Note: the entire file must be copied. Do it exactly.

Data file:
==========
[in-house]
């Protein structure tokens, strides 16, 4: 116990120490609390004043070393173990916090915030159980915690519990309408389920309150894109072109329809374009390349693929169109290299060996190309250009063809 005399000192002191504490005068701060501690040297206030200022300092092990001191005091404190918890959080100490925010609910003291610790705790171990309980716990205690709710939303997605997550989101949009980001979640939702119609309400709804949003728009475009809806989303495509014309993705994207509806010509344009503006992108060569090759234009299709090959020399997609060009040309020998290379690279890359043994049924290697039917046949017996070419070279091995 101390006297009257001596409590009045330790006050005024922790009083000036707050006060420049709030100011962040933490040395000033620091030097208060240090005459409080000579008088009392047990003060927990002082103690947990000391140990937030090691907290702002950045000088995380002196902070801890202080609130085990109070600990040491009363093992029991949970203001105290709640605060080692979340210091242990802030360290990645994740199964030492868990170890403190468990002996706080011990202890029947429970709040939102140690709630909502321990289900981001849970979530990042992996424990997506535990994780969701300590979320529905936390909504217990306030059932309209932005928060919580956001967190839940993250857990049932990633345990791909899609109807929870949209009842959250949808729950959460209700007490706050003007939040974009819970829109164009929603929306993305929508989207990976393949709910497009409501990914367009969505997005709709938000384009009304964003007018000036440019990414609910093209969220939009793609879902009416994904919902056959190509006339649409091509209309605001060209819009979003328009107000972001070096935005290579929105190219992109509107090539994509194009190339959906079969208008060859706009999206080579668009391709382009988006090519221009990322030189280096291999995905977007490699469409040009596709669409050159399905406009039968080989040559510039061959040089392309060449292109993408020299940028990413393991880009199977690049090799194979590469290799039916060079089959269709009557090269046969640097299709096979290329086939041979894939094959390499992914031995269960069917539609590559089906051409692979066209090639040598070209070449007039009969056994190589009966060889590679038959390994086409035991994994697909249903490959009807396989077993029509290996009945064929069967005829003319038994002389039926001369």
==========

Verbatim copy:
[in-house]
């Protein structure tokens, strides 16, 4: 116990120490609390004043070393173990916090915030159980915690519990309408389920309150894109072109329809374009390349693929169109290299060996190309250009063809 005399000192002191504490005068701060501690040297206030200022300092092990001191005091404190918890959080100490925010609910003291610790705790171990309980716990205690709710939303997605997550989101949009980001979640939702119609309400709804949003728009475009809806989303495509014309993705994207509806010509344009503006992108060569090759234009299709090959020399997609060009040309020998290379690279890359043994049924290697039917046949017996070419070279091995 101390006297009257001596409590009045330790006050005024922790009083000036707050006060420049709030100011962040933490040395000033620091030097208060240090005459409080000579008088009392047990003060927990002082103690947990000391140990937030090691907290702002950045000088995380002196902070801890202080609130085990109070600990040491009363093992029991949970203001105290709640605060080692979340210091242990802030360290990645994740199964030492868990170890403190468990002996706080011990202890029947429970709040939102140690709630909502321990289900981001849970979530990042992996424990997506535990994780969701300590979320529905936390909504217990306030059932309209932005928060919580956001967190839940993250857990049932990633345990791909899609109807929870949209009842959250949808729950959460209700007490706050003007939040974009819970829109164009929603929306993305929508989207990976393949709910497009409501990914367009969505997005709709938000384009009304964003007018000036440019990414609910093209969220939009793609879902009416994904919902056959190509006339649409091509209309605001060209819009979003328009107000972001070096935005290579929105190219992109509107090539994509194009190339959906079969208008060859706009999206080579668009391709382009988006090519221009990322030189280096291999995905977007490699469409040009596709669409050159399905406009039968080989040559510039061959040089392309060449292109993408020299940028990413393991880009199977690049090799194979590469290799039916060079089959269709009557090269046969640097299709096979290329086939041979894939094959390499992914031995269960069917539609590559089906051409692979066209090639040598070209070449007039009969056994190589009966060889590679038959390994086409035991994994697909249903490959009807396989077993029509290996009945064929069967005829003319038994002389039926001369």